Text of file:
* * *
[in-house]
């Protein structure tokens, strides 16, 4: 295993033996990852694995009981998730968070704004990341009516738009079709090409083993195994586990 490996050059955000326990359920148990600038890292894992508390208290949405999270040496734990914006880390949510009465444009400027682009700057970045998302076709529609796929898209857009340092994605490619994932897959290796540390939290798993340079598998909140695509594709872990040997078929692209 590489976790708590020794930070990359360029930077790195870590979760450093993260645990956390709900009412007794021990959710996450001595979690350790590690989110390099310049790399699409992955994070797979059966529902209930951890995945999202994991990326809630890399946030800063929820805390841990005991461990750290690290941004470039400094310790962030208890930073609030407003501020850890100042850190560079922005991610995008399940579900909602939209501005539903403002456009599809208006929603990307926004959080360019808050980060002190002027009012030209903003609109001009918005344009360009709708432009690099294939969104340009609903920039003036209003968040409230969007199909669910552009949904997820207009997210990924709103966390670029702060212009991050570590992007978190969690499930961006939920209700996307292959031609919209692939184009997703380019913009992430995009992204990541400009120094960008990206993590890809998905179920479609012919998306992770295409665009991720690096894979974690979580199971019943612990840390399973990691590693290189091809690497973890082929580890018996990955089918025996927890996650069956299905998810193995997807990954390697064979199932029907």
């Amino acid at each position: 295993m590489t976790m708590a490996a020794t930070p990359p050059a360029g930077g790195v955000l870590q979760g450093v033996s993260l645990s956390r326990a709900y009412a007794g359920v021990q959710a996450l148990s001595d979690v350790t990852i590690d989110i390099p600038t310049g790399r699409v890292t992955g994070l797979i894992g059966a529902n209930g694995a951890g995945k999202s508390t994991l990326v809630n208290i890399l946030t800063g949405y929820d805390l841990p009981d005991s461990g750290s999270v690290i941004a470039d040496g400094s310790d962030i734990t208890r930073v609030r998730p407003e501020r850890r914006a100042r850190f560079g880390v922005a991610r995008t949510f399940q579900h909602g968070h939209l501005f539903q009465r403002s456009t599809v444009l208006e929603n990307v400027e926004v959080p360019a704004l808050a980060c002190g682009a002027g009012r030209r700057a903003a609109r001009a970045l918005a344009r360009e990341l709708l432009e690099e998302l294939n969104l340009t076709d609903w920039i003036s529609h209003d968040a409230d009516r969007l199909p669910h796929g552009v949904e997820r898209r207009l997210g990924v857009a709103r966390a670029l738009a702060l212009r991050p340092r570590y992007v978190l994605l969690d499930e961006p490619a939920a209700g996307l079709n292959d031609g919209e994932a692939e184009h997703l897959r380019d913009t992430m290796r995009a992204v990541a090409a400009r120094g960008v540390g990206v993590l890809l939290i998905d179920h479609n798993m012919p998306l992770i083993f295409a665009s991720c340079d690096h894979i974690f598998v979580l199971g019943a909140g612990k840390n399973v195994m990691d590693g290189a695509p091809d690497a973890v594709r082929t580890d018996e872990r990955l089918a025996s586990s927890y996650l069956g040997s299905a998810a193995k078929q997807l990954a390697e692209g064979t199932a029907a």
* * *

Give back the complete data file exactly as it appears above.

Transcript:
[in-house]
């Protein structure tokens, strides 16, 4: 295993033996990852694995009981998730968070704004990341009516738009079709090409083993195994586990 490996050059955000326990359920148990600038890292894992508390208290949405999270040496734990914006880390949510009465444009400027682009700057970045998302076709529609796929898209857009340092994605490619994932897959290796540390939290798993340079598998909140695509594709872990040997078929692209 590489976790708590020794930070990359360029930077790195870590979760450093993260645990956390709900009412007794021990959710996450001595979690350790590690989110390099310049790399699409992955994070797979059966529902209930951890995945999202994991990326809630890399946030800063929820805390841990005991461990750290690290941004470039400094310790962030208890930073609030407003501020850890100042850190560079922005991610995008399940579900909602939209501005539903403002456009599809208006929603990307926004959080360019808050980060002190002027009012030209903003609109001009918005344009360009709708432009690099294939969104340009609903920039003036209003968040409230969007199909669910552009949904997820207009997210990924709103966390670029702060212009991050570590992007978190969690499930961006939920209700996307292959031609919209692939184009997703380019913009992430995009992204990541400009120094960008990206993590890809998905179920479609012919998306992770295409665009991720690096894979974690979580199971019943612990840390399973990691590693290189091809690497973890082929580890018996990955089918025996927890996650069956299905998810193995997807990954390697064979199932029907």
């Amino acid at each position: 295993m590489t976790m708590a490996a020794t930070p990359p050059a360029g930077g790195v955000l870590q979760g450093v033996s993260l645990s956390r326990a709900y009412a007794g359920v021990q959710a996450l148990s001595d979690v350790t990852i590690d989110i390099p600038t310049g790399r699409v890292t992955g994070l797979i894992g059966a529902n209930g694995a951890g995945k999202s508390t994991l990326v809630n208290i890399l946030t800063g949405y929820d805390l841990p009981d005991s461990g750290s999270v690290i941004a470039d040496g400094s310790d962030i734990t208890r930073v609030r998730p407003e501020r850890r914006a100042r850190f560079g880390v922005a991610r995008t949510f399940q579900h909602g968070h939209l501005f539903q009465r403002s456009t599809v444009l208006e929603n990307v400027e926004v959080p360019a704004l808050a980060c002190g682009a002027g009012r030209r700057a903003a609109r001009a970045l918005a344009r360009e990341l709708l432009e690099e998302l294939n969104l340009t076709d609903w920039i003036s529609h209003d968040a409230d009516r969007l199909p669910h796929g552009v949904e997820r898209r207009l997210g990924v857009a709103r966390a670029l738009a702060l212009r991050p340092r570590y992007v978190l994605l969690d499930e961006p490619a939920a209700g996307l079709n292959d031609g919209e994932a692939e184009h997703l897959r380019d913009t992430m290796r995009a992204v990541a090409a400009r120094g960008v540390g990206v993590l890809l939290i998905d179920h479609n798993m012919p998306l992770i083993f295409a665009s991720c340079d690096h894979i974690f598998v979580l199971g019943a909140g612990k840390n399973v195994m990691d590693g290189a695509p091809d690497a973890v594709r082929t580890d018996e872990r990955l089918a025996s586990s927890y996650l069956g040997s299905a998810a193995k078929q997807l990954a390697e692209g064979t199932a029907a």